I used Polly Scale NYC Jade Green to touch up the places where I’d sanded away some of the paint and to give the new parts a base coat of colour. It’s close enough and the difference will disappear under weathering. I’m not sure, but I think the car that doesn’t have the remnants of the roofwalk frame needs a grab iron applied directly to the roof. I’m also not sure if there should be a grab on the roof at the A-end. Maybe someone can give me some advice on this.

Weathering is next. A photo of these cars in the early 70s would be helpful. Send it over to me if you have one!



NYO&W 822

This is a blast from my past. I custom painted this stock Stewart F3A right around the time that these first came onto the market in the 90s. This was long before they were offered in this scheme from the factory. I probably used Floquil paint and Microscale decals.


I vaguely recall toying with the notion of modelling a 1950s location featuring a DL&W and NYO&W interchange point. Maybe Utica NY? The model brings colour to my layout, no doubt, especially in comparison to my Penn Central locomotives. But as pretty as it is, I’d like to sell it rather than have it sit in a box on my shelf, so I’ve added it to the ‘For Sale’ page of my blog.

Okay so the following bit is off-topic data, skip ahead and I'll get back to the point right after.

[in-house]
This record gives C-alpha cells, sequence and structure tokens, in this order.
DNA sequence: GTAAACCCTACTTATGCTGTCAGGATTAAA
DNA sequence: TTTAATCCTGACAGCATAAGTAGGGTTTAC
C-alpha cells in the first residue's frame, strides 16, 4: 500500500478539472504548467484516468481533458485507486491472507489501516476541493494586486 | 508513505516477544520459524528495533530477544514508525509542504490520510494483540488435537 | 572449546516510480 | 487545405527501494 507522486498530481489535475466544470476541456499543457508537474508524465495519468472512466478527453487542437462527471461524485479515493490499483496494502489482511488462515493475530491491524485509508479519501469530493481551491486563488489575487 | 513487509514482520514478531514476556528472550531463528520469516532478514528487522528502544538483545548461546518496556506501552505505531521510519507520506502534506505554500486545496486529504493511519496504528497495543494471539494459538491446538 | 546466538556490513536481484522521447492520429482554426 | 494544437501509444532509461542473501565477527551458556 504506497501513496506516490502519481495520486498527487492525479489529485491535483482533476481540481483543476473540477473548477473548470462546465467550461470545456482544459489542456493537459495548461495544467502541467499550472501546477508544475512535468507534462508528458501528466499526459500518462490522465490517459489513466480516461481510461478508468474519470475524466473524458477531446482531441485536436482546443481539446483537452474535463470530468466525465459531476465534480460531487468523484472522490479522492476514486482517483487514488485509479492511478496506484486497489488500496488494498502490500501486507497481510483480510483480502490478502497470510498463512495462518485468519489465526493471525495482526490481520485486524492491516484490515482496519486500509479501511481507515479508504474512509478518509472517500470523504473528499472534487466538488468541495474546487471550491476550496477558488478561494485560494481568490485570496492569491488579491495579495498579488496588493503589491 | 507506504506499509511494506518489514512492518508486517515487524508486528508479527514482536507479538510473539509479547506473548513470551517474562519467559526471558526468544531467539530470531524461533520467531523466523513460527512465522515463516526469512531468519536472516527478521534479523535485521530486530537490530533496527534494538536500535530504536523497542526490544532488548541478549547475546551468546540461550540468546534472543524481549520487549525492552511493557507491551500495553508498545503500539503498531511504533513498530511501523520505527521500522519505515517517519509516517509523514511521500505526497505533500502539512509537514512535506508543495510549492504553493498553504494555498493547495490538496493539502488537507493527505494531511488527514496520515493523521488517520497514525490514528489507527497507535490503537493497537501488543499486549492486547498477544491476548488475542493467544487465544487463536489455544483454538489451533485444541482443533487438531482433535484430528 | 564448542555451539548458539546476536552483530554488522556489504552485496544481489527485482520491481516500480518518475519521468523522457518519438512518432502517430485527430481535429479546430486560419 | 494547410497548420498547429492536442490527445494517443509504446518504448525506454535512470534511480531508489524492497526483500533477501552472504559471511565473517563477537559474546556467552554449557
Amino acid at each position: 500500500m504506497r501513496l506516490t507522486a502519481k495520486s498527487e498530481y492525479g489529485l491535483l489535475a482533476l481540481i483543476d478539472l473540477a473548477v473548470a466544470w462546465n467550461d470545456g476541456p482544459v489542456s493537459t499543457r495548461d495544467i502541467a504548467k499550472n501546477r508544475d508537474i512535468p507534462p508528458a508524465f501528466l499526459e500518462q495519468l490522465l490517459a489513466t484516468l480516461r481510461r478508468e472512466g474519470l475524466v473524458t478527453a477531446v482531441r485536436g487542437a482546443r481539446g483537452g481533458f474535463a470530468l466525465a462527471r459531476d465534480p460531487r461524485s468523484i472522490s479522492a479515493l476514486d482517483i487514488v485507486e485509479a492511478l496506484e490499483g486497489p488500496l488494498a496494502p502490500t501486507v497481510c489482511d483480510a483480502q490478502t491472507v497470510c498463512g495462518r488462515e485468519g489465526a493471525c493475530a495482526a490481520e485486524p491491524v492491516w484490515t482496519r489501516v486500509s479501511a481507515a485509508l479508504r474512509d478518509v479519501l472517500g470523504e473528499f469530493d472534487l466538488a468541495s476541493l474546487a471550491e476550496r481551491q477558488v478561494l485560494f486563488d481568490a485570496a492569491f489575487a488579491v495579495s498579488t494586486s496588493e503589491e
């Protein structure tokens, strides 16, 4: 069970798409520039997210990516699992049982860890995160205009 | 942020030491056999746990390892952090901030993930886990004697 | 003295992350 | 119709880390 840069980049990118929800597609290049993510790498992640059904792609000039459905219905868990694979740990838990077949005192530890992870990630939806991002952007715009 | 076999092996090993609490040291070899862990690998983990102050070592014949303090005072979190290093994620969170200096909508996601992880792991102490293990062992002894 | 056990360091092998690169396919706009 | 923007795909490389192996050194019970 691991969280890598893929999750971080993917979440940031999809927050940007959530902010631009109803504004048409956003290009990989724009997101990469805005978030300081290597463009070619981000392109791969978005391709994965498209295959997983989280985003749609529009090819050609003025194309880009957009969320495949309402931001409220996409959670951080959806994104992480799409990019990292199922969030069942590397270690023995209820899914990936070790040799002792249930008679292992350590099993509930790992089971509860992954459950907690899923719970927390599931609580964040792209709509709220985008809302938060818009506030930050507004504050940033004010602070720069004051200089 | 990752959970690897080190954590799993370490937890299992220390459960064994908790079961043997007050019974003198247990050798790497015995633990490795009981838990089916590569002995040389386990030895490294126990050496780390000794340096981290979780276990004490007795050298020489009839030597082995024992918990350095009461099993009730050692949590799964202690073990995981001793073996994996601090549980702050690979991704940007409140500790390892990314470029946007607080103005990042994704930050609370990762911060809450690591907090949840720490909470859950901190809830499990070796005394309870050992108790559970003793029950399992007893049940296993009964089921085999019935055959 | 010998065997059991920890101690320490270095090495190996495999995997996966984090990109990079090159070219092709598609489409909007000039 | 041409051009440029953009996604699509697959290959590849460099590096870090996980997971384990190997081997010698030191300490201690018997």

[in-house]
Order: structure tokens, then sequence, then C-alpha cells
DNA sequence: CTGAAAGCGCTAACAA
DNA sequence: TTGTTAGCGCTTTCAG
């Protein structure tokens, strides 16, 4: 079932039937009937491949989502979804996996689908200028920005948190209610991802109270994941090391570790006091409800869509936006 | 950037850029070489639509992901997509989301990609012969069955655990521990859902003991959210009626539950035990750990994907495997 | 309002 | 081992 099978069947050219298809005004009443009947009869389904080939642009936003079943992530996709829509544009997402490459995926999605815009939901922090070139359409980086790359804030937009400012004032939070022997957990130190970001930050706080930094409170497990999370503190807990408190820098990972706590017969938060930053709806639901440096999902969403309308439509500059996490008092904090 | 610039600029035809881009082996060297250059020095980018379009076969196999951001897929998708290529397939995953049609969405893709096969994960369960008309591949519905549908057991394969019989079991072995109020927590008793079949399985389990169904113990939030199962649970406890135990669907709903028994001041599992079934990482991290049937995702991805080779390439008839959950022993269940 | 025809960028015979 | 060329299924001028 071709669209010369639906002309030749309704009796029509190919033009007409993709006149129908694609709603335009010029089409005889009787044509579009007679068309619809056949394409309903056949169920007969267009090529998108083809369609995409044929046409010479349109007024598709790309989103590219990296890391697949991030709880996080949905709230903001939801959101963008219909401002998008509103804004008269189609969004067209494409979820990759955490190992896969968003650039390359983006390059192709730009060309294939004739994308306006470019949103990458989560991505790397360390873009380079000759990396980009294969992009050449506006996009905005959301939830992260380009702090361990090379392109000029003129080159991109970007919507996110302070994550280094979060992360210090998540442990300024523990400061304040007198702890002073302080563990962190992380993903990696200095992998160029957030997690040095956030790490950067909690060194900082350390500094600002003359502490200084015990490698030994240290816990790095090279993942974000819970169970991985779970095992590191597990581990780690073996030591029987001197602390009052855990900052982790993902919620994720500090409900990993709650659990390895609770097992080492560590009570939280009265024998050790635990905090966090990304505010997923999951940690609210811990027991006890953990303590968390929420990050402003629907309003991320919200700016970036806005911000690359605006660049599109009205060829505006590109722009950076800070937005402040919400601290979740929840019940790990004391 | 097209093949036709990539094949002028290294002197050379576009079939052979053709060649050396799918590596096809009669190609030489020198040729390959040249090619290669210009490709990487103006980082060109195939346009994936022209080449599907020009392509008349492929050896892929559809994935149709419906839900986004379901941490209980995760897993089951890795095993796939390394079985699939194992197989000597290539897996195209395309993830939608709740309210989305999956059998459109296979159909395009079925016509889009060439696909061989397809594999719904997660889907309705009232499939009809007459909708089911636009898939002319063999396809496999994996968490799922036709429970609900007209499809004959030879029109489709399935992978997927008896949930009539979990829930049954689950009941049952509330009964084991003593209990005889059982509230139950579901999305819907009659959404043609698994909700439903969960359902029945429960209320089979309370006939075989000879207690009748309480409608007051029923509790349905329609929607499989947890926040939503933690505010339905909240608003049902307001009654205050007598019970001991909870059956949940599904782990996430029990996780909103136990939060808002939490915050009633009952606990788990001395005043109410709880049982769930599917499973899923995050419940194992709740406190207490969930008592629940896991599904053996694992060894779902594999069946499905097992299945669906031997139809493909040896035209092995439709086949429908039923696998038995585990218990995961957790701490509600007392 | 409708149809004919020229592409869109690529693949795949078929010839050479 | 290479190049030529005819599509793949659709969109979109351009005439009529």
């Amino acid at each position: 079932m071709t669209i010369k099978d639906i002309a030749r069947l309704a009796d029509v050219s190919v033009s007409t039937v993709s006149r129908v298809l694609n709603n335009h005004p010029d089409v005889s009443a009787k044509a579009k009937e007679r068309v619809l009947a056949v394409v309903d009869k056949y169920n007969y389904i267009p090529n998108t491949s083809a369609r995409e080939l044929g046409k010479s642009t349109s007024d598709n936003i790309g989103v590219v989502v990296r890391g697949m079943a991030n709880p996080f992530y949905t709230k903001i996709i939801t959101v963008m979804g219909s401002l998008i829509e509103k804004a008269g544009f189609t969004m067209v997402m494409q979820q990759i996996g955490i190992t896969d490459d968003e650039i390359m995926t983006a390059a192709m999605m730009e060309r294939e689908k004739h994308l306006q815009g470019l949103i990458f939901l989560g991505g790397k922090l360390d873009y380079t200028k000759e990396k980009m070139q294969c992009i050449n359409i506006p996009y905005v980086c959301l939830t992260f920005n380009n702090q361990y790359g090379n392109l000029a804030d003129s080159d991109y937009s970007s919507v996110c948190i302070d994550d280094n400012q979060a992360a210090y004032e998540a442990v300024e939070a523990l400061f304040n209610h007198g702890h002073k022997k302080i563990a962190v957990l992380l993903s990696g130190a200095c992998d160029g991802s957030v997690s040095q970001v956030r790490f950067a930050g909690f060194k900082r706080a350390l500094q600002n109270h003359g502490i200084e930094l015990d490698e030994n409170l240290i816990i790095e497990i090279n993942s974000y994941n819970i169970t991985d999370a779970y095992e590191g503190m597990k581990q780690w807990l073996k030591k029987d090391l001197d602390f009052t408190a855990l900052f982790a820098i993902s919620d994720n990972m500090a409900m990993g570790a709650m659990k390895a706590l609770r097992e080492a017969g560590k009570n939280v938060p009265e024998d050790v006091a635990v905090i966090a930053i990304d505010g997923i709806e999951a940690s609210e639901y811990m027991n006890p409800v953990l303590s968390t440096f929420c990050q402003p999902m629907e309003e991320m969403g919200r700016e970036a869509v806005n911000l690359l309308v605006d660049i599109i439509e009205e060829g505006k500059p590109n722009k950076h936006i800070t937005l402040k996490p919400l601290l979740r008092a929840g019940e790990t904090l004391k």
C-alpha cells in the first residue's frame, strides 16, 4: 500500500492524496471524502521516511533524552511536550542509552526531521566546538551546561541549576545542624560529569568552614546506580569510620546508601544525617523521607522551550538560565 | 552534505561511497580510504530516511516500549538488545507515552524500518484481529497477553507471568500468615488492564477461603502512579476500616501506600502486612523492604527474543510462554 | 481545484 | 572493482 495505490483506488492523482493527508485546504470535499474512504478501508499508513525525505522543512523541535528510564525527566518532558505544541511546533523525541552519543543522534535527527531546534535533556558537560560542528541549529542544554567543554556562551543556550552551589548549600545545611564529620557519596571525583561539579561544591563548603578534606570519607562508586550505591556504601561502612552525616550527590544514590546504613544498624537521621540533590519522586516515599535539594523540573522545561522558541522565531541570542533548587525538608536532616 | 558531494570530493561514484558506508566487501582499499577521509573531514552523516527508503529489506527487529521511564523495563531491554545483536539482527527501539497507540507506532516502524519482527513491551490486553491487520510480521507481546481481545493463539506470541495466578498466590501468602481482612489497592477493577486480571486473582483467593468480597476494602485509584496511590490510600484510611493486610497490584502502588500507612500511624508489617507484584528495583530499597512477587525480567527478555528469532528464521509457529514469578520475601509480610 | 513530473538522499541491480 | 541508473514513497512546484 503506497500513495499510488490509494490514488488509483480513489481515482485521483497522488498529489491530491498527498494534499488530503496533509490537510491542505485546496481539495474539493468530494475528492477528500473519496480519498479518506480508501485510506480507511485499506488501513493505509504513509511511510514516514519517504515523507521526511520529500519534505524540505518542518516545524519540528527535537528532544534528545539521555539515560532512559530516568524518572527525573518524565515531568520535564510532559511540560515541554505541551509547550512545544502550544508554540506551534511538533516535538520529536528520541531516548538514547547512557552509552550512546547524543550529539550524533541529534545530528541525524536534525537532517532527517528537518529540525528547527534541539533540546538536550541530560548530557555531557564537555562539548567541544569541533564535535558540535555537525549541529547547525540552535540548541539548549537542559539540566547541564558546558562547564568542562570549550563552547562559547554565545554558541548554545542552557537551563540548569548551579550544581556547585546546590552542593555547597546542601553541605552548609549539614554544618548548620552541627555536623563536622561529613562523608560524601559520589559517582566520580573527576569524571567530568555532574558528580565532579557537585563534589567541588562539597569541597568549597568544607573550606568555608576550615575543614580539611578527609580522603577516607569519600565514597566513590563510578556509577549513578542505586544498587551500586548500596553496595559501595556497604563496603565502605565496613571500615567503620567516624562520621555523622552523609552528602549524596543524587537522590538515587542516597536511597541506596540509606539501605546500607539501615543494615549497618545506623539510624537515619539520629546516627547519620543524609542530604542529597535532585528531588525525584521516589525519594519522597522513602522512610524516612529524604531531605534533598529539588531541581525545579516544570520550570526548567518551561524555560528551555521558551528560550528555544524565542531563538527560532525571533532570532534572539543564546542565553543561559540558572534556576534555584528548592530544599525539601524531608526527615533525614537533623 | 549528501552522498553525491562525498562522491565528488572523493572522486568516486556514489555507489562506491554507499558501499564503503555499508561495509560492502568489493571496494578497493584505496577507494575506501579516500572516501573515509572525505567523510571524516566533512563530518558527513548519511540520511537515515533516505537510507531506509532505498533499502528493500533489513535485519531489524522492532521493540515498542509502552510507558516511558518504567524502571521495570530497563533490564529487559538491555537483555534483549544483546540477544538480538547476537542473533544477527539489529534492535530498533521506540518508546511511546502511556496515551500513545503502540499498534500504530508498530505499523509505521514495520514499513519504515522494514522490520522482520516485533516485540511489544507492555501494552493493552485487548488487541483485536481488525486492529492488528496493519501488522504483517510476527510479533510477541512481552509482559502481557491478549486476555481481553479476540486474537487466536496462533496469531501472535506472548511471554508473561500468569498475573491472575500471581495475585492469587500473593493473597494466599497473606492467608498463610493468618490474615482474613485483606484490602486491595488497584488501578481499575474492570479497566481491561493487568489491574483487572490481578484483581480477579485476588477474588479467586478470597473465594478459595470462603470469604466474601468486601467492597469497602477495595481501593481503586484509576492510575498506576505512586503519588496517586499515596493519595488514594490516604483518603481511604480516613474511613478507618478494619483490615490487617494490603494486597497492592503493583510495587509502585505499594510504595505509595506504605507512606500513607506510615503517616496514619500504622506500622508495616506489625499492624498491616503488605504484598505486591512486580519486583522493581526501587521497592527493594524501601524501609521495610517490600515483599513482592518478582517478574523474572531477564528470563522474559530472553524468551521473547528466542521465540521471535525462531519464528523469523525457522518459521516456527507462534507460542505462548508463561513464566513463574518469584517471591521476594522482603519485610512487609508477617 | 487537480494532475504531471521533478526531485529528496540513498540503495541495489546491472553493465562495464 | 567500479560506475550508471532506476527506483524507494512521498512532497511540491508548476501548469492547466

It has wire grabs, Kadee #5s, and has been lightly weathered. This is a DC model with no connector for a decoder, though I’d be surprised if there isn’t a DCC decoder that is a direct replacement for the factory circuit board.

I’ll consider selling the shell and keeping the drive. I’ll be even more motivated if you have a Highliner shell to trade. Email me at hhughson@me.com if you’re interested.